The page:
Thomas Piketty

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Thomas Piketty
Thomas Piketty, 2015 (cropped).jpg
Piketty in 2015
Born (1971-05-07) 7 May 1971 (age 50)
NationalityFrench
Spouse(s)
(m. 2014)
Institutions Paris School of Economics
School for Advanced Studies in the Social Sciences
London School of Economics
Massachusetts Institute of Technology
Field Public economics, economic history
Alma mater École Normale Supérieure (MSc)
London School of Economics/
School for Advanced Studies in the Social Sciences (joint PhD)
Doctoral
advisor
Roger Guesnerie
Influences Simon Kuznets, Adam Smith, John Maynard Keynes, Anthony Atkinson
Awards Honorary Doctorate, University of Johannesburg (2015)
Medalla Rectoral, Universidad de Chile (2015)
Yrjö Jahnsson Award (2013)
Prix du meilleur jeune économiste de France (2002)
Information at IDEAS / RePEc

Thomas Piketty (French:  [tɔ.ma pi.kɛ.ti] ; born 7 May 1971) is a French economist who is Professor of Economics at the School for Advanced Studies in the Social Sciences (French : École des hautes études en sciences sociales: EHESS), Associate Chair at the Paris School of Economics [1] and Centennial Professor of Economics in the International Inequalities Institute at the London School of Economics.

Contents

Piketty's work focuses on public economics, in particular income and wealth inequality. He is the author of the best-selling book Capital in the Twenty-First Century (2013), [2] which emphasises the themes of his work on wealth concentrations and distribution over the past 250 years. The book argues that the rate of capital return in developed countries is persistently greater than the rate of economic growth, and that this will cause wealth inequality to increase in the future. Piketty proposes improving the education systems and considers diffusion of knowledge, diffusion of skills, diffusion of idea of productivity as the main mechanism that will lead to lower inequality. [3] In 2019, his book Capital and Ideology was published, which focuses on income inequality in various societies in history. [4]

Early life and education

Piketty was born in the Parisian suburb of Clichy, Hauts-de-Seine. His parents had been involved with a Trotskyist group and the May 1968 protests in Paris but they had moved away from this political position before Piketty was born. A visit to the Soviet Union in 1991 was enough to make him a firm "believe[r] in capitalism, private property and the market". [5]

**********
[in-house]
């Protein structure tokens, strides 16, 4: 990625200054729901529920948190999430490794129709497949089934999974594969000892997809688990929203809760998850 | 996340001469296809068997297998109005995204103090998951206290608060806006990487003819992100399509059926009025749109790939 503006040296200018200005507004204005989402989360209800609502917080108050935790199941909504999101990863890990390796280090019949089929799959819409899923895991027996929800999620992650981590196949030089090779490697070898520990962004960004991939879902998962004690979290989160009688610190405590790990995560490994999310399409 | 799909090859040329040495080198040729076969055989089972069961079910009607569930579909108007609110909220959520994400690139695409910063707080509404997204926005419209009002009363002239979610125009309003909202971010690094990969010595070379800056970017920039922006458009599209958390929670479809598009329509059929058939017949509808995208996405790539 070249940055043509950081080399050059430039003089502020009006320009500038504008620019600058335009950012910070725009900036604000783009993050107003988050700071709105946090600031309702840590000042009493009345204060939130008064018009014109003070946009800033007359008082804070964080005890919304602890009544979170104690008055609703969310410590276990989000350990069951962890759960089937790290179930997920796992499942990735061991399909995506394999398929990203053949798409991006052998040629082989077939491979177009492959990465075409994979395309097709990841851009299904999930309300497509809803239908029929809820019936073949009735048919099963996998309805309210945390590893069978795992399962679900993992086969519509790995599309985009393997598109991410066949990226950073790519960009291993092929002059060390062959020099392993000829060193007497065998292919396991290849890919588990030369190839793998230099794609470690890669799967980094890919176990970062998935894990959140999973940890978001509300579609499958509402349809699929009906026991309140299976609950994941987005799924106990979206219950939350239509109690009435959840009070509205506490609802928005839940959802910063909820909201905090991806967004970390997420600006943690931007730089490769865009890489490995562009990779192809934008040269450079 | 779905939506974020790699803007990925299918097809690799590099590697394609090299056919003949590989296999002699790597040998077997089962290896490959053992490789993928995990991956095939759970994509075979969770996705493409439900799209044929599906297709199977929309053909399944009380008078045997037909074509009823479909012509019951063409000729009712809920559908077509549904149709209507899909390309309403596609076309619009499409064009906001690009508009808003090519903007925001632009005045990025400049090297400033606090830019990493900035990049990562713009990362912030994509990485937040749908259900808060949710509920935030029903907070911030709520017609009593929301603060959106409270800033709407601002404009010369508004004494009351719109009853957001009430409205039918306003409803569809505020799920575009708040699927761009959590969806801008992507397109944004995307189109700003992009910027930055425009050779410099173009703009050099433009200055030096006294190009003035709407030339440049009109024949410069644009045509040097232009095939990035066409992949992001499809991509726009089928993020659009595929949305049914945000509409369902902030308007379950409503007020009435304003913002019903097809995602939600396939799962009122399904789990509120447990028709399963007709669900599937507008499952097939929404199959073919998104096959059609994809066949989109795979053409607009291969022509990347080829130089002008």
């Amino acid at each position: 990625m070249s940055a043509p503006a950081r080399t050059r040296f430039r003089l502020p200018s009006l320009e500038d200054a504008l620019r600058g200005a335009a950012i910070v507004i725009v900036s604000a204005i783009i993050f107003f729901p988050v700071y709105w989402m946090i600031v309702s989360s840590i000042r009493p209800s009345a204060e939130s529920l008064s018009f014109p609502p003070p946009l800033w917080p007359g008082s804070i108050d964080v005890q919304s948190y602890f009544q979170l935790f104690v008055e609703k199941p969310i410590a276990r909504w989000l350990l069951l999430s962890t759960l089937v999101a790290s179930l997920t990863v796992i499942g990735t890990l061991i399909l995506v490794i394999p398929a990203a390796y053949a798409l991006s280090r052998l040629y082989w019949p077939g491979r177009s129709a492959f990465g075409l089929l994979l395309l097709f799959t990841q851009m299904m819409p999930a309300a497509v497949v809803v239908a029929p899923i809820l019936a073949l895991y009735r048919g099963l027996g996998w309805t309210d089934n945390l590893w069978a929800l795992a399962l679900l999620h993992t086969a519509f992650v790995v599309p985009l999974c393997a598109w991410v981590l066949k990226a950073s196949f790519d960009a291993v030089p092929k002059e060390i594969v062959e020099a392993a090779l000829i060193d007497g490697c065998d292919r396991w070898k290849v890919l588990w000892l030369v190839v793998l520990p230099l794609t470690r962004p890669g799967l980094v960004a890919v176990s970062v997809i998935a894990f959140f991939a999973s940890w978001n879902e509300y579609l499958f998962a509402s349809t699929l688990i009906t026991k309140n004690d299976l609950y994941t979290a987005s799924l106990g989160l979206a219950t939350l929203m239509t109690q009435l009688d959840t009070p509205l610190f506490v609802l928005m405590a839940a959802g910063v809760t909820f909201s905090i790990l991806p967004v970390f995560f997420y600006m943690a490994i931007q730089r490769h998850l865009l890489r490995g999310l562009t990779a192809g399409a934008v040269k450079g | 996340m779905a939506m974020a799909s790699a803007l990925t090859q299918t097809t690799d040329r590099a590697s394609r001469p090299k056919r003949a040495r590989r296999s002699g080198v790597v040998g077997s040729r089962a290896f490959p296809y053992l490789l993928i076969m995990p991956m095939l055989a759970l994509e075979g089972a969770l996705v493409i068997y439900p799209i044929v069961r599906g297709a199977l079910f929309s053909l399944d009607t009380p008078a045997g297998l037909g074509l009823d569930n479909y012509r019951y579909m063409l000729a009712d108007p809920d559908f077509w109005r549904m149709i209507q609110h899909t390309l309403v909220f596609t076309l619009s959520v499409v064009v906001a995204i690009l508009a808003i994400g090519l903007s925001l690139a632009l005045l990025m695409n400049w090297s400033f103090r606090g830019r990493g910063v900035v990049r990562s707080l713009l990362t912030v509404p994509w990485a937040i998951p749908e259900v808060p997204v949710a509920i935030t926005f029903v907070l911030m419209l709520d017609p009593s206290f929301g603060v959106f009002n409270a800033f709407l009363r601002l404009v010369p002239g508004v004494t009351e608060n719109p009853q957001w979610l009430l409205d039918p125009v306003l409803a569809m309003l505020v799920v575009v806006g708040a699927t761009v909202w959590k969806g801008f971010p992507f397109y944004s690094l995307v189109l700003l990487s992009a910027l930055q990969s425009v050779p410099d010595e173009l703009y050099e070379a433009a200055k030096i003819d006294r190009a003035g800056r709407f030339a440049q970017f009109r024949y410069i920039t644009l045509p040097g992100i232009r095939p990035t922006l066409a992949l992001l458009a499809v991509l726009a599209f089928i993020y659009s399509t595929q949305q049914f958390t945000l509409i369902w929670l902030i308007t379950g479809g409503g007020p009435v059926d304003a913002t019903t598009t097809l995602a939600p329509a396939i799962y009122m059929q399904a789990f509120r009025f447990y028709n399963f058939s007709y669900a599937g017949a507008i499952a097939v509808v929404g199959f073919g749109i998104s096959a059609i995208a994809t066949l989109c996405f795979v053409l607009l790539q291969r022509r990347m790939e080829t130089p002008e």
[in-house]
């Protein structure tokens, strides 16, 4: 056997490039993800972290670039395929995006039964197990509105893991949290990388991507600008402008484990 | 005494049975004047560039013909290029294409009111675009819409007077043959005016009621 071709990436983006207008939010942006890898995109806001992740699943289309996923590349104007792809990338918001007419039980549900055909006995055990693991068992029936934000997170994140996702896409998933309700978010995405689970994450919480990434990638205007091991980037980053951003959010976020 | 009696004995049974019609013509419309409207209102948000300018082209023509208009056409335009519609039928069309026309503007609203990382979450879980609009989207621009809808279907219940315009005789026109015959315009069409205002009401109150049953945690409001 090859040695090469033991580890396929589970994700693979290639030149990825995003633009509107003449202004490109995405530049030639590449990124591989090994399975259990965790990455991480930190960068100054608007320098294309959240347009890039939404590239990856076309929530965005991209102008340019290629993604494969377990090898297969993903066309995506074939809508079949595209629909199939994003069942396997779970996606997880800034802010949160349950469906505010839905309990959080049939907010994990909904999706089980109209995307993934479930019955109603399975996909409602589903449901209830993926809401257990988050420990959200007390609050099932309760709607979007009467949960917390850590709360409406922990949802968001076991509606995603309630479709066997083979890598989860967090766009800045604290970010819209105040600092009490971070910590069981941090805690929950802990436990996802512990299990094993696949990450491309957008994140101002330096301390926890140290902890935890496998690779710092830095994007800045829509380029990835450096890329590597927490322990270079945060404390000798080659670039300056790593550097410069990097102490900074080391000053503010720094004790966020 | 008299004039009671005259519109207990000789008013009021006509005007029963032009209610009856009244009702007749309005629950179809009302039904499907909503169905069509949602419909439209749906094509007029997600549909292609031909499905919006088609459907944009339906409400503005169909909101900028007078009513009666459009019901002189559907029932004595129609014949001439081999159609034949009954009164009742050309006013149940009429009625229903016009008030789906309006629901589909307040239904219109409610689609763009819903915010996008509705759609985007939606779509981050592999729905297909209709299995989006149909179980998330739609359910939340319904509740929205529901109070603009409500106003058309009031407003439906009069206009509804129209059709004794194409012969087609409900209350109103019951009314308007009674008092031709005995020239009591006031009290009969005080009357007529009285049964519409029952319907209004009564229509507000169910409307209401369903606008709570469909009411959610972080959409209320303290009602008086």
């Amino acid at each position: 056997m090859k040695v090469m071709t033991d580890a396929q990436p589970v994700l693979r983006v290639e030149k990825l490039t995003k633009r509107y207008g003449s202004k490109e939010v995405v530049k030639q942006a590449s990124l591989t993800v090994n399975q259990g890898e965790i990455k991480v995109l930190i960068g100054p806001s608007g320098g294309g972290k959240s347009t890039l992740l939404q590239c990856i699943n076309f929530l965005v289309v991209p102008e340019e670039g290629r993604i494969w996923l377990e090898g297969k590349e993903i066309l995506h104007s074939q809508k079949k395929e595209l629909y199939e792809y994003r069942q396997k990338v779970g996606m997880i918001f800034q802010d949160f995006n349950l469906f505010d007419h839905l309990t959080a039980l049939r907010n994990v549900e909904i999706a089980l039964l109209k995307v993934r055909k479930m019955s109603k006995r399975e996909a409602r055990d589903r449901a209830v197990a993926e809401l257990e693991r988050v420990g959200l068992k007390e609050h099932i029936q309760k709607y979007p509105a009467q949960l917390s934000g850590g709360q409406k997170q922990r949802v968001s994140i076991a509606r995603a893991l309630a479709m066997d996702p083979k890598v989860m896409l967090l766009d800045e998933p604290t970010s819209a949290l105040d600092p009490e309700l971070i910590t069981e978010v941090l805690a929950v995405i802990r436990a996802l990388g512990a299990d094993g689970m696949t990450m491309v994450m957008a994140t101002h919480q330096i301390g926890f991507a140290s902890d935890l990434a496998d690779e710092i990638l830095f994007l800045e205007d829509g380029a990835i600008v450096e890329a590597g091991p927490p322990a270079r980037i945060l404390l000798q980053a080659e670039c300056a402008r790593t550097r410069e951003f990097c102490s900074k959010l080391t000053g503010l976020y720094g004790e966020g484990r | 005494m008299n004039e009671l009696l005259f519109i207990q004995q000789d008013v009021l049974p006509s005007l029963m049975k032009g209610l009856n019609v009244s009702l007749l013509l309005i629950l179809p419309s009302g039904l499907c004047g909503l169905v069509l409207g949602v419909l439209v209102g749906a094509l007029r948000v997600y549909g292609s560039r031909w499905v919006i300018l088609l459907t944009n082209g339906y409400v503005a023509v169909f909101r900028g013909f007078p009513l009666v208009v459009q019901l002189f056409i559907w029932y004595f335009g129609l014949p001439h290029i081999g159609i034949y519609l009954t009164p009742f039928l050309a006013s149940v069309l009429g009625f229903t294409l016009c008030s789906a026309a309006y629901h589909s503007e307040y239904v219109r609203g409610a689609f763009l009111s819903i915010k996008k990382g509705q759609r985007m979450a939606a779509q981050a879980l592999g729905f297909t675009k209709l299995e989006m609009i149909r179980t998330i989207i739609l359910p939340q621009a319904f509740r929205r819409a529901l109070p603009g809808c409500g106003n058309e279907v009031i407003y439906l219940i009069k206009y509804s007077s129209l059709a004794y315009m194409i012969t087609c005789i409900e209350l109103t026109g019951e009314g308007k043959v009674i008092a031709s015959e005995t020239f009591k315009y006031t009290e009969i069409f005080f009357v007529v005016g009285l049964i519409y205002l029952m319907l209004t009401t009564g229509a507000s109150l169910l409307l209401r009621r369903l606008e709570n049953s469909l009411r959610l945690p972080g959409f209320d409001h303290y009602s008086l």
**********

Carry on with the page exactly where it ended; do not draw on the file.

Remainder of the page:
Piketty earned an S-stream (scientific) Baccalauréat, and after taking scientific preparatory classes, he entered the École Normale Supérieure (ENS) at the age of 18 where he studied mathematics and economics. [6] At the age of 22, Piketty was awarded his PhD for a thesis on wealth redistribution, which he wrote at the London School of Economics (LSE) and EHESS under Roger Guesnerie [7] and winning the French Economics Association's award for the best thesis of the year. [8]

Career

After earning his PhD, Piketty taught from 1993 to 1995 as an assistant professor in the Department of Economics at the Massachusetts Institute of Technology. In 1995, he joined the French National Centre for Scientific Research (CNRS) as a researcher, and in 2000 he became a professor (directeur d'études) at EHESS. [6]

Piketty won the 2002 prize for the best young economist in France, and according to a list dated 11 November 2003, he is a member of the scientific orientation board of the association À gauche, en Europe, founded by Michel Rocard and Dominique Strauss-Kahn. [9]

In 2006, Piketty became the first head of the Paris School of Economics, which he helped set up. [10] He left after a few months to serve as an economic advisor to Socialist Party candidate Ségolène Royal during the French presidential campaign. [11] [12] Piketty resumed teaching at the EHESS and Paris School of Economics in 2007. [13]